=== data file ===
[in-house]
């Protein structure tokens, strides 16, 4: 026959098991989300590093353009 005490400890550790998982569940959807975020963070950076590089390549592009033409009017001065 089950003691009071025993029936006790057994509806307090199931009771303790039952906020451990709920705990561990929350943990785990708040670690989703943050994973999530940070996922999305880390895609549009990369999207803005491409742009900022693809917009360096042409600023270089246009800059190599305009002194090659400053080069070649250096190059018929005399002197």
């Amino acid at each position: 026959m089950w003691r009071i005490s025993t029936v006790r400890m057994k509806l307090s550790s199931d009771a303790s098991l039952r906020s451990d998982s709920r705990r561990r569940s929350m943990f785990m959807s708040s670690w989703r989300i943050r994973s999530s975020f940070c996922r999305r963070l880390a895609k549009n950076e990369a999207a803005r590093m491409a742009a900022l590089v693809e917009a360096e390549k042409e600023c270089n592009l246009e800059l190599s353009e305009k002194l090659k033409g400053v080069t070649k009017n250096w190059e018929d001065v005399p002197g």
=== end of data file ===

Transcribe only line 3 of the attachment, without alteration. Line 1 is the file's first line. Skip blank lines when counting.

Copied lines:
């Amino acid at each position: 026959m089950w003691r009071i005490s025993t029936v006790r400890m057994k509806l307090s550790s199931d009771a303790s098991l039952r906020s451990d998982s709920r705990r561990r569940s929350m943990f785990m959807s708040s670690w989703r989300i943050r994973s999530s975020f940070c996922r999305r963070l880390a895609k549009n950076e990369a999207a803005r590093m491409a742009a900022l590089v693809e917009a360096e390549k042409e600023c270089n592009l246009e800059l190599s353009e305009k002194l090659k033409g400053v080069t070649k009017n250096w190059e018929d001065v005399p002197g």